Harnessing Energy Efficiency in “Intelligent Buildings”

Viewing lighting and HVAC controls under the same lens leads to advances in building automation systems.

Credit: Lutron
Automated window shades are coordinated with lighting controls.

Concluding this series on energy efficiency and building automation systems, author Ed Ritchie discusses evaluating multiple systems’ performance and BACnet controls’ interoperability—the capacity and function of advanced controls to simultaneously analyze multiple building systems.

Furthermore, Ritchie cites company examples where that information is utilized in daily operations to make informed end expeditious energy management decisions. Through data analytics, systems integration and multifaceted energy management approaches, facility managers of commercial buildings can harness energy efficiency gains and cohesively manage multiple energy systems in an effort to reduce power consumption through optimized energy solutions.

A New Era of Energy Efficiency (Part 5) By Ed Ritchie

BACnet protocol allows HVAC control, lighting control, access control, fire detection systems, and other associated equipment to all speak the same language.

With so much data available from meters and other devices such as lighting and HVAC controls, the opportunity for data analytics is growing, says Brent Protzman, a lead architectural engineer in Energy Solutions at Lutron Electronics, Coopersburg, PA. “We’re talking about the collection of data as intelligence, but there’s so much data and a lot more that needs to be done in managing it optimally for the long-term,” he explains. “At Lutron we’ve been collecting lighting controls data for years, but until now building managers generally weren’t that interested in seeing this data, in part because there wasn’t the ability to see multiple systems simultaneously without being overwhelmed by the information.”

When managers can see the data in a comprehensible format, the efficiency gains are impressive. “In the lighting world, we have automated window shades that can let light in which reduces the power needed for lighting,” says Protzman, “and with the right intelligence, instead of separately optimizing HVAC at the plant and separately optimizing the lighting with daylight harvesting and personal control, it should be done all together.”

Along the lines of BACnet and interoperability, Protzman notes that it’s important to consider ongoing performance and how the systems integrate to each other, along with the fact that these are not static technologies.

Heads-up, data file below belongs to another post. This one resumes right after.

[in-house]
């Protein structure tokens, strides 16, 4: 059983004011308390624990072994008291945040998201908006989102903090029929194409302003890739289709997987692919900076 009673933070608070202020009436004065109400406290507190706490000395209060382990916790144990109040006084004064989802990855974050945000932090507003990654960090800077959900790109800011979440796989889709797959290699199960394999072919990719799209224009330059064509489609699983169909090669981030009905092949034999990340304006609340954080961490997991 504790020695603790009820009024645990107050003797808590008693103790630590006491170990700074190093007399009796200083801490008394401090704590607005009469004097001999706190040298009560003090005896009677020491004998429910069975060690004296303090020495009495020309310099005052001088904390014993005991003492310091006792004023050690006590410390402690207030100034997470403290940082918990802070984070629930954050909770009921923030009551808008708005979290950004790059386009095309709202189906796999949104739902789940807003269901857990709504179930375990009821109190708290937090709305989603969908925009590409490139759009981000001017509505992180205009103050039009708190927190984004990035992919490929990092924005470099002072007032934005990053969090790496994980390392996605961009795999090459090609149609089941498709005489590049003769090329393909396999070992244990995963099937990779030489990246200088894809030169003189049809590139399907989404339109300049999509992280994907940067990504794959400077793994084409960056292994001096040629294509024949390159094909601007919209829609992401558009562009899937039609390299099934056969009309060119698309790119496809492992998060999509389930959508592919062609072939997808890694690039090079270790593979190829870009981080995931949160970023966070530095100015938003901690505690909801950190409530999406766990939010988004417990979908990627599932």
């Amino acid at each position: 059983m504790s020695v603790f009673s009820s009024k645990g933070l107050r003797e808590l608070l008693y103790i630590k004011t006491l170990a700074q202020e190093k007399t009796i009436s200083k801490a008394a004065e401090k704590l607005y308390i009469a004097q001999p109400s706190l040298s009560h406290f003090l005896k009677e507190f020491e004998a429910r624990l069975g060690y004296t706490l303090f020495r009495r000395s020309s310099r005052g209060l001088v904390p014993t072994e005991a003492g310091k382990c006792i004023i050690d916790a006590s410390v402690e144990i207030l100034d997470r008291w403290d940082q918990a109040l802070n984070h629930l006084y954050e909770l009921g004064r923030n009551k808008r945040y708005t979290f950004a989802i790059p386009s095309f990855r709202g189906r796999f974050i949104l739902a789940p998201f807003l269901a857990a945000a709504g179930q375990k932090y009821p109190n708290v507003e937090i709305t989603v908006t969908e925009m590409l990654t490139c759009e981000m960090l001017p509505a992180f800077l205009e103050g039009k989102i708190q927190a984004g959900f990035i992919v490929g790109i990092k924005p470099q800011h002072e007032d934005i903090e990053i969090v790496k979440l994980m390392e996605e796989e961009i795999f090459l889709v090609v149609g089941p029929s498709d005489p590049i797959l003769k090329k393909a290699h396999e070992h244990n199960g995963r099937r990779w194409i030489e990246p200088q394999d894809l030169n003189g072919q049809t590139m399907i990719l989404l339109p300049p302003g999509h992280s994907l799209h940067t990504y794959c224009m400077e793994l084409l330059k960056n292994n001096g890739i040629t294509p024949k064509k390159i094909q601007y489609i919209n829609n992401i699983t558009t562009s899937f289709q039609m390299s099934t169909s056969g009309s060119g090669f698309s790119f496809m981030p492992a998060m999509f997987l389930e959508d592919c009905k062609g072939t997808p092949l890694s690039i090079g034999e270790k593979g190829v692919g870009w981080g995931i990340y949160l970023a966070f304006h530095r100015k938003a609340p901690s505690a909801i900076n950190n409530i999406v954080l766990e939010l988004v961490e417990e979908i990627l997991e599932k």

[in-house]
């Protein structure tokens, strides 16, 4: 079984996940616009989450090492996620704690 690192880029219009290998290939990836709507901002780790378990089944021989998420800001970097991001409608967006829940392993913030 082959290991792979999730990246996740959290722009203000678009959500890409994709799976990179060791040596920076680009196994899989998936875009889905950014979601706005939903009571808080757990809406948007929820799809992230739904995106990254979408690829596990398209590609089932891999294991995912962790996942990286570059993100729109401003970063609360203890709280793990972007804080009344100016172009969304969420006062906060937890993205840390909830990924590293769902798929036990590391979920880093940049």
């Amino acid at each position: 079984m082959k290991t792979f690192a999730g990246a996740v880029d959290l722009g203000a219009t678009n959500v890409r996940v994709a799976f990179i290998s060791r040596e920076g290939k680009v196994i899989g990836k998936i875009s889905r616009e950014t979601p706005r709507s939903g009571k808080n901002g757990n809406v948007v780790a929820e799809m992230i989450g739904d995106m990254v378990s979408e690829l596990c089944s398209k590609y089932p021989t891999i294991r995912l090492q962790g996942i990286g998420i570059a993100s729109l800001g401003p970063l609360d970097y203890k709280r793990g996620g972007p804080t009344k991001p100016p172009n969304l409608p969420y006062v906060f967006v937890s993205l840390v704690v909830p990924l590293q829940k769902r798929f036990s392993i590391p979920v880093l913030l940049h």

“Lighting is usually considered as secondary to the HVAC system in terms of advanced technology,” he says, “but now we’re understanding that by bringing the other systems into an overall encompassing energy and operational management system, we’re going to start to see some useful, intelligent buildings as we move forward. However, things are always changing and the technology must be designed to be easy to use, because the turnover in facility management is very high. The new management comes in and doesn’t know what to do, because certain systems have been disabled or sensors aren’t working.”

The advances in LED lighting technology will contribute to both energy efficiency and simplified BAS controls, according to Scott Roos, Vice President of Product Design for Juno Lighting Group, Des Plaines, IL. “This technology has just scratched the surface in terms of its evolution,” says Roos. “We went through a phase where there were very large gains in the efficiency of the LED light source and also in terms of the quality of light, and in general, we see that the LED source is getting more efficient and the light-emitting surface of the source is getting, in some cases, smaller. The smaller the light-emitting surface, the better opportunity to precisely control and distribute the light what you want.”

Roos notes that controls are advancing to a new field of lighting that’s called “human centric lighting.”

“If you go back to 2002, there was a whole new set of photoreceptors discovered in the eye that we didn’t know about before,” he says. “These have nothing to do with vision and everything to do with regulating our circadian system in our body, and this is based on how lighting makes us feel rather than just how it looks. So far, there’s been enough research to start documenting certain things like exposure to bluish lighting at night and how that can negatively impact your sleep cycle. Also, [there are] links to cancer and breast cancer for shift workers, such as nurses working the night shift. Then [there is] depression of the immune system, anxiety, and all sorts of problems that we’re just beginning to understand. So the ability to have a light fixture that can control the light and change during different times of day will impact our health and well-being.”

With benefits to health and well-being, plus energy savings and efficiency, the BAS industry looks poised to make a substantial impact beyond the simple task of reducing energy consumption. And the role of the BACnet standard is obvious to BACnet’s McMillan. “It speaks to a larger issue, which is the growing importance of information and information infrastructure in the building automation world,” says McMillan. “In the past, building automation was about control, and information was a side issue. But now it’s migrating rapidly to the point where building automation is about information and control is a necessary tool of that process.” BE_bug_web


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